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Friday
Jan241992

Too young to be a baby boomer, too old to be a Gen-Xer

I was born in 1964, at the end of the baby boom generation.

Some studies include us 1964 babies when they talk about the generation born after World War II in such a rapid-fire and explosive fashion as if they were delivered by munitions experts rather than obstetricians.

Others, however, say the last baby boomer was born in 1963. This would mean I am not a boomer at all, but a post-baby boomer — a generation so insignificant it doesn’t get its own name, just a prefix.

I occasionally wonder to which group I really belong, until I realize that wondering about belonging to a group is one of those self-involved concerns stereotypical of yuppies in the baby boom generation.

There are times when I almost favor grouping myself with the post-baby boomers or the “posters.” But I have read that among members of this smaller generation now reaching adulthood, it is chic not to belong. The “little brother and sister” generation strictly shuns the practice of pigeonholing its members into stereotypical and acronymed categories, such as yuppies (young urban professional), dinks (double income, no kids), taslamads (twenty-something and still living at Mom and Dad’s) and especially prevalent in this sour economy, ninjas (no income: no jobs available).  

Some may see a dilemma facing us babies of 1964, but I look at it as a choice. If population experts can’t agree when the burgeoning baby population petered out, I will decide for myself which pack I will travel with.

It’s not an easy choice. From news and feature stories I’ve read, the two groups are very different and don’t get along well together. Poster children resent the culture of greed and “classic oldies” radio stations left by the boomers. Boomers hate rap and heavy metal music made popular by the younger generation. 

Those of us born in 1964 are caught in the middle. We’re left out in the cold, unable to choose a popular culture for fear of feeling unhip. If we listen to Jimi Hendrix or Peter, Paul and Mary, posters gag and stick their fingers in their ears. If we play Hammer or Metallica boomers bore us with stories of “when music really meant something.” 

Recently, my panic over my un-hipness reached its peak. I realized I didn’t know enough about the Woodstock generation to be an official baby boomer. I knew even less about the music and culture that would enable me to carry on conversations as a formal member of the poster generation.

So I subscribed to Rolling Stone magazine.

The magazine caters to both generations, providing stories about dead ’60s rock stars and the ’90s rap street culture. I read each issue cover-to-cover. Like an intravenous drip providing a hospital patient with precious nutrients, Rolling Stone was replenishing my decrepit hipness. With each issue, I could actually feel myself getting hipper.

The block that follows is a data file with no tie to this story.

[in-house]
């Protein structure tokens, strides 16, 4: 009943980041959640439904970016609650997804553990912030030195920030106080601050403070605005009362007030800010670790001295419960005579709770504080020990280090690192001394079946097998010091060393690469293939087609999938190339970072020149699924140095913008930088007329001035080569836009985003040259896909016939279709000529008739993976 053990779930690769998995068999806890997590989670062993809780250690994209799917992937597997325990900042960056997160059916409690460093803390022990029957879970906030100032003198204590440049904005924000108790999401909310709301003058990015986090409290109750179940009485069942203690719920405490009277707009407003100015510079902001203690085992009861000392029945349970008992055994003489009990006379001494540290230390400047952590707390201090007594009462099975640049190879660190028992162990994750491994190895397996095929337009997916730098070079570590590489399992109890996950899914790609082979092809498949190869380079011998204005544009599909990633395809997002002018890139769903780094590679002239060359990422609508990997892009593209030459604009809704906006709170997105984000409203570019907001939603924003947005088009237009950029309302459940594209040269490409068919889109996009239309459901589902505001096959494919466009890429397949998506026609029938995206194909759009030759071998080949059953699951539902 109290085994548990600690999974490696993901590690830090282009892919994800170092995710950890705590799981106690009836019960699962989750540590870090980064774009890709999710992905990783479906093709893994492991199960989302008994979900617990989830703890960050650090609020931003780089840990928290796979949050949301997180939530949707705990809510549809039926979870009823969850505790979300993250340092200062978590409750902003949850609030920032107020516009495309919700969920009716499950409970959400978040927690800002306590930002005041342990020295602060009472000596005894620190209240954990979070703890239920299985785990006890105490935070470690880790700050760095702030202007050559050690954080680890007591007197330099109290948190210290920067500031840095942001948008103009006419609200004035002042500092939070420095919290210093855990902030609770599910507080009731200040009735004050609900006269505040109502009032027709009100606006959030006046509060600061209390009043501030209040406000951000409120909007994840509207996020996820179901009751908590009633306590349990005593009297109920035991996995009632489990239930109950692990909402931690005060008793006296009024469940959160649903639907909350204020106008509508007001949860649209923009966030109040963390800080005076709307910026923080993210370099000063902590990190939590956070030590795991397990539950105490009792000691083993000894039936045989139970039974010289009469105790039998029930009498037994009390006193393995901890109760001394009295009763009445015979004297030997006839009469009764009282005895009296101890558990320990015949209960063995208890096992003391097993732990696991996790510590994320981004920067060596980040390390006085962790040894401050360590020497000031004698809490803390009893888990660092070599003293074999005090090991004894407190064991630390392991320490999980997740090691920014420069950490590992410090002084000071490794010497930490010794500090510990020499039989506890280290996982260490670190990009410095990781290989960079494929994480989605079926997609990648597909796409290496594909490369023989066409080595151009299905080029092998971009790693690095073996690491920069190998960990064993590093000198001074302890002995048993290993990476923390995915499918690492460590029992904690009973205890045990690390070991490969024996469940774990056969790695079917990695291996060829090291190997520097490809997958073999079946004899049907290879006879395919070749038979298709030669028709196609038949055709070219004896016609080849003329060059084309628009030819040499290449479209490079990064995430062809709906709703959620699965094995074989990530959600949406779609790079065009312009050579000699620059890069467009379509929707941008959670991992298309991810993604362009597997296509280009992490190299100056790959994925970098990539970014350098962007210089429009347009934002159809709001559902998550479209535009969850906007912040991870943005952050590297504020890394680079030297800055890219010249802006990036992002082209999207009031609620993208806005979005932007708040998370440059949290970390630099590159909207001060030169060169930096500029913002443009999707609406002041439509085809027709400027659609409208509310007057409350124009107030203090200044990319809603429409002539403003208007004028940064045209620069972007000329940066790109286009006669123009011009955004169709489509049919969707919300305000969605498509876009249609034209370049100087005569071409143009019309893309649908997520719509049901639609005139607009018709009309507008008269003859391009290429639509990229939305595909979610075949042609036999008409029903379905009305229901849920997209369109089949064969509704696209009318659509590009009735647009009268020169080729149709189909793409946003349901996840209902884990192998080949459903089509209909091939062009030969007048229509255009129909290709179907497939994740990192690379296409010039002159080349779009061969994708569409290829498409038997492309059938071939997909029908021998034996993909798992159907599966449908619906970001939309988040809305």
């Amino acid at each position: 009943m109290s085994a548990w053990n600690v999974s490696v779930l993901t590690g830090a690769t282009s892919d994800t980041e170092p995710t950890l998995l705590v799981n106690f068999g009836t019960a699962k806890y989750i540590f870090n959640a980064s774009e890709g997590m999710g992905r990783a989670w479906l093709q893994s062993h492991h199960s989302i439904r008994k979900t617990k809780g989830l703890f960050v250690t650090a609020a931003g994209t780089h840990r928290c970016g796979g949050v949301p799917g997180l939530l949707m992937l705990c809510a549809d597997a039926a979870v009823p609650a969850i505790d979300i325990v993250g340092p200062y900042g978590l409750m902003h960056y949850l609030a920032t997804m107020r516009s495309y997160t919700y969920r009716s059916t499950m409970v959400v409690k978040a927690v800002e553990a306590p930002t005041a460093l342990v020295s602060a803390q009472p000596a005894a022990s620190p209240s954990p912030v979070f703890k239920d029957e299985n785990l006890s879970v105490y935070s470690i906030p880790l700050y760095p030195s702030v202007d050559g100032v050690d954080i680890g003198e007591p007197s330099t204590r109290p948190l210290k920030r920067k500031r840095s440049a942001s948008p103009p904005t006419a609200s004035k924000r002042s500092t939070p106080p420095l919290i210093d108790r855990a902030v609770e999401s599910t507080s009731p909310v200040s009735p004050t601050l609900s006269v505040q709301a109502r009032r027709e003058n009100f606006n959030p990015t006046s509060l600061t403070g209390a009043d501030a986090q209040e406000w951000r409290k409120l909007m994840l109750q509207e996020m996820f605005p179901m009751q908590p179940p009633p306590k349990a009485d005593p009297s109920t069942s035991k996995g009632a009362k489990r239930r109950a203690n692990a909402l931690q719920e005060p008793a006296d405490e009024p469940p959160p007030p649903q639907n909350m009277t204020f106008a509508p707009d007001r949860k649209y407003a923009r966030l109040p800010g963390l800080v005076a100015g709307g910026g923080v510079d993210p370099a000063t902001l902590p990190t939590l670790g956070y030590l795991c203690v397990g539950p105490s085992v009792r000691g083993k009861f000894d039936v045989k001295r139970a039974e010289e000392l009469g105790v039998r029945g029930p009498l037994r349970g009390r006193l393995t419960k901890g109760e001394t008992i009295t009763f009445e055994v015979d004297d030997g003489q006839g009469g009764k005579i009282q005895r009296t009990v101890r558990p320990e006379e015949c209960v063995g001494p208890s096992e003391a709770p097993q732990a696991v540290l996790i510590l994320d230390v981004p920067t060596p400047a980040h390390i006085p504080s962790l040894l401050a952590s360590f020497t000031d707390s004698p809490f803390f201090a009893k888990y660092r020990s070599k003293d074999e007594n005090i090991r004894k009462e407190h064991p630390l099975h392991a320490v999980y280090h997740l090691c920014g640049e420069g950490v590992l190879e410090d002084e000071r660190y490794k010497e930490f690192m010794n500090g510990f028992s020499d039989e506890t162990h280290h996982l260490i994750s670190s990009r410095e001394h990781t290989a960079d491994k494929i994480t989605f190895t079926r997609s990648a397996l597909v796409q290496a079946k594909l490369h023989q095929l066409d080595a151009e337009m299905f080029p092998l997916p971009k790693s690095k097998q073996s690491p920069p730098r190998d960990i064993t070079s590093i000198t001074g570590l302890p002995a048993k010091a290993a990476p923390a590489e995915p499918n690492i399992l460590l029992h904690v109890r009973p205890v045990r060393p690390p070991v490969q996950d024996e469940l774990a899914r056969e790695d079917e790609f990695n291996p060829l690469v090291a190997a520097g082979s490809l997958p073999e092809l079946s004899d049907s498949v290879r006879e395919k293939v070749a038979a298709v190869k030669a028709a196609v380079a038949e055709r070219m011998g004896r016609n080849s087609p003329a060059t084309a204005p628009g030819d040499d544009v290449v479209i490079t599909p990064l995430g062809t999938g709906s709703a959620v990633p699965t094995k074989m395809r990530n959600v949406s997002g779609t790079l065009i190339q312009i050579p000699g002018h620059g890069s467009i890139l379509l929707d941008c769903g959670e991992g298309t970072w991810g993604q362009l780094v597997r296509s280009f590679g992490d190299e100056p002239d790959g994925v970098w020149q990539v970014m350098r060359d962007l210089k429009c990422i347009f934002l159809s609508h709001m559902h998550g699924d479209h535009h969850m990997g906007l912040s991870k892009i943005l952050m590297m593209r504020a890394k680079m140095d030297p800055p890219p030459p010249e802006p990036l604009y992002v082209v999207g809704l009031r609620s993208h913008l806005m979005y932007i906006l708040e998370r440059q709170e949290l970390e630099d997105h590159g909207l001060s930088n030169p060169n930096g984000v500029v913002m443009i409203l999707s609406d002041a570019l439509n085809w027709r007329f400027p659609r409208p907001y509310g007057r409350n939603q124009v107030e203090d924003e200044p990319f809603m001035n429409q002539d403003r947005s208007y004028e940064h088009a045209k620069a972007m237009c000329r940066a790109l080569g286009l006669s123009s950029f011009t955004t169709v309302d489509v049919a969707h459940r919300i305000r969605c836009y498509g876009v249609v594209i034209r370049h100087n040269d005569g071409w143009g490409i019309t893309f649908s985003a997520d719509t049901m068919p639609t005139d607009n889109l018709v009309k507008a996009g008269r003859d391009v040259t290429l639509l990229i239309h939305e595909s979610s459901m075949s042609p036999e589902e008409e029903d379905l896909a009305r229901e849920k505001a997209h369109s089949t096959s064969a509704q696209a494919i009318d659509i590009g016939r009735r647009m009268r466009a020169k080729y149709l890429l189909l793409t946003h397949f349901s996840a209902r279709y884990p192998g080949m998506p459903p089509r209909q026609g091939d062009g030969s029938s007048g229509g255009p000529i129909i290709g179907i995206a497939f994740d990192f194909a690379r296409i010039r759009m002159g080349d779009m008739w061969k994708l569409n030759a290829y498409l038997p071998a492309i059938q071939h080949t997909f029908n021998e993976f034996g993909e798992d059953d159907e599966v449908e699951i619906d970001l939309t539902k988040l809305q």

Soon I was becoming bilingual. I could relate to Axl Rose as easily as Bob Dylan. I could relate to people in their early 20s because I could speak with some authority about lead guitarists Slash of Guns N’ Roses and The Edge of U2 and manage to keep my laughter about their names to under a minute. I could also relate to boomers because I could glibly recite the number one cause of death among dead ’60s rock stars — choking on drug- and/or alcohol-induced vomit.

But one day it all ended.

“What do you think of Jane’s Addiction?” said a post-baby boomer, referring to the underground rock group.

I was ready with an answer: “I think it’s great that the Lollapollooza tour that they performed in was one of the few money-making concert circuits in the nation this year. It really says a lot for the strength of underground bands. And Perry Farrell (the lead singer) — he’s just off the wall, I mean, a totally nude performance!”

“Yeah,” the post-baby boomer replied, “but what do you think about their songs.”

I suddenly realized that I I knew most everything pertinent about this and other groups, except for one thing — I had never heard a note of their music. I was so wrapped up in trying to become more hip by reading about these groups that I paid little or no attention to the heart of the matter — their music. And what was more, I didn’t care to give it a listen.

I was a phony. I was guy born in 1964 trying to masquerade as a baby boomer or a post-baby boomer. I am neither.

We infants of 1964 are lucky. We have invitations to two generational parties. But I choose to skip both. I’m staying home to burn my Rolling Stones. 

On second thought, I’ll just let my subscription lapse. Burning is too much like one of those baby-boomer, ’60s-style protests.

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